As the Western world is buffeted by a rising tide of populism, the traditional transatlantic relationship between the United States and Germany is being called into question. Disparate interests and philosophies have sown discord among once stable allies, and disagreement between national governments has placed transatlantic cooperation in an increasingly fragile state. As the last few years have shown, international relations can change as quickly as the temperament of national leaders. In response to this threat, ties between the United States and Germany must be cultivated and strengthened on a grassroots level. A strong base of support among the public will help relations withstand changes in national administrations, and solidify transatlantic bonds.
Making widespread and lasting change is slow and expensive. Simple, cost effective steps may be a practical start to efforts to engage the German and American public. One action that could be taken immediately at minimal cost in time and money is to create a website to consolidate and centralize efforts among NGOs and think tanks focused on promoting transatlantic relations. Before the public can become involved it must be aware of the issues at hand. There are numerous websites for individual organizations, and news media overwhelms readers with information. However, a single website in German and English would be a quick and convenient avenue for members of the German and American public unfamiliar with transatlantic relations to learn about the subject with a single google search.
This website would explain the shared history of the United States and Germany, and describe current challenges and interactions between the two countries. Articles describing individual NGOs and think tanks, along with news about their activities, would help interested readers follow progress at home and overseas, and could help convince them to participate. The activities of organizations and governments would be classified into five sections; economy, immigration, climate, defense, and education, similar to the aspects of cooperation outlined by the first Atlantic Expedition.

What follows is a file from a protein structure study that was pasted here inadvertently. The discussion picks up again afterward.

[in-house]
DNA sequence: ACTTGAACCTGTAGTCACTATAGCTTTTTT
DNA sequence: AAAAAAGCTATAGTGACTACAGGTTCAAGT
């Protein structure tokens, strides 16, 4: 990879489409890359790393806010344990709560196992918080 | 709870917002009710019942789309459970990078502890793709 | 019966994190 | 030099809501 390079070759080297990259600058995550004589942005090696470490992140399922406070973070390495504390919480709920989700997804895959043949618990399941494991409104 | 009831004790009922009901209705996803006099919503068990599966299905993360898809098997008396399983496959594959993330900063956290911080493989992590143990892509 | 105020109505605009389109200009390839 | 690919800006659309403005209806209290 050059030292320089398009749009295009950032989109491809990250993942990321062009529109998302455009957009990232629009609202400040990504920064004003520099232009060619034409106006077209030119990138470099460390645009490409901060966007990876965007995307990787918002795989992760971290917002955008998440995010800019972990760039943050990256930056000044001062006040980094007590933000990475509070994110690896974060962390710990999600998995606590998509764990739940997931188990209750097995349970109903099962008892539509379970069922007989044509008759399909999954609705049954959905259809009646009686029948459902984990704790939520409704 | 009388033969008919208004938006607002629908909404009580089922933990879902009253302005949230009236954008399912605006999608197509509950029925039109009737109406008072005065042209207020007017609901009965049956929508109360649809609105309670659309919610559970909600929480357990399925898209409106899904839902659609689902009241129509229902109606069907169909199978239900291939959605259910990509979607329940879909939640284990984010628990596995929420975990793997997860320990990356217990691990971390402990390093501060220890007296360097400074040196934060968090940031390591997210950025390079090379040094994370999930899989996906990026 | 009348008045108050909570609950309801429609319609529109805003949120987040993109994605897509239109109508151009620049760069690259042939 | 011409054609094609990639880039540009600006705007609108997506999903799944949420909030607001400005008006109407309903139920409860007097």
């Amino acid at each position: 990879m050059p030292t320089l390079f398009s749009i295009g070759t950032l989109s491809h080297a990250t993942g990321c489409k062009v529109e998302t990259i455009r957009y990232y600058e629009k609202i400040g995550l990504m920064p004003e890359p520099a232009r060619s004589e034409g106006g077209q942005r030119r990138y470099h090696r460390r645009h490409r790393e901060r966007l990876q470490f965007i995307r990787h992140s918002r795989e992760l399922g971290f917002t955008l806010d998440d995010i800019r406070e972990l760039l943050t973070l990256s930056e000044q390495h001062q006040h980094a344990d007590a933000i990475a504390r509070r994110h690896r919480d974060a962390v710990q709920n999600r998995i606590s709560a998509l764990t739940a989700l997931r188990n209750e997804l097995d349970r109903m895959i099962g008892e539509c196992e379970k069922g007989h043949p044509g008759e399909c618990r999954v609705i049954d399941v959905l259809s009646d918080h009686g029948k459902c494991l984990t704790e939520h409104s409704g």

This website could help serve as a common platform through which organizations could coordinate and mutually support efforts to educate and promote German-American relations. The current political climate has resulted in more people on both sides of the Atlantic becoming more actively involved in politics. In Germany, the approaching election for chancellor has energized voters. The election of Donald Trump in the United States and the resulting political volatility has increased attention and donations to political and non-profit organizations, and led to participation in demonstrations such as the women’s march and the march for science.
Creating a website would help facilitate public outreach and take advantage of this increasing attention to political and international affairs. Utilizing social media such as Facebook would help attract participants, and offering an online forum to discuss issues and debate ideas would be a productive method of participation. Listing scholarship and educational opportunities would help promote a more personal level of cooperation and interaction. The website could further involve the public by giving readers weekly issues to research and focus on, similar to what some political organizations have done in the United States. Giving readers information on how they can participate and local groups they can join would help promote active participation and make people feel transatlantic relations are relevant. The website would also provide methods for readers in Germany and the United States to contact their respective representatives and advocate for mutually beneficial policies. Although issues relevant to transatlantic relations are politically sensitive in nature, it is critical that the website be as non-partisan as possible. The goal should be to promote positive and productive relations between the United States and Germany, without advocating one political philosophy at the expense of alienating another.
Producing a website is certainly not the only action which can and must be taken to stabilize German-American relations and to convince people of its continuing relevance, and there are significant weaknesses to this approach. Although a website is available to every member of the public, this site is unlikely to attract attention beyond those people who are already interested or curious about the subject. In addition, it may be difficult to determine which organizations should be included on the website, as many NGOs are involved in multiple countries and work in a diverse array of fields. However, consolidating information into one source is a cost and time efficient method to advocate for the importance of transatlantic relations, and for advertising opportunities for the public to participate. This can be a good start to attracting people who care about transatlantic issues, and turning an interest into lasting participation. This is a first step, but an important step.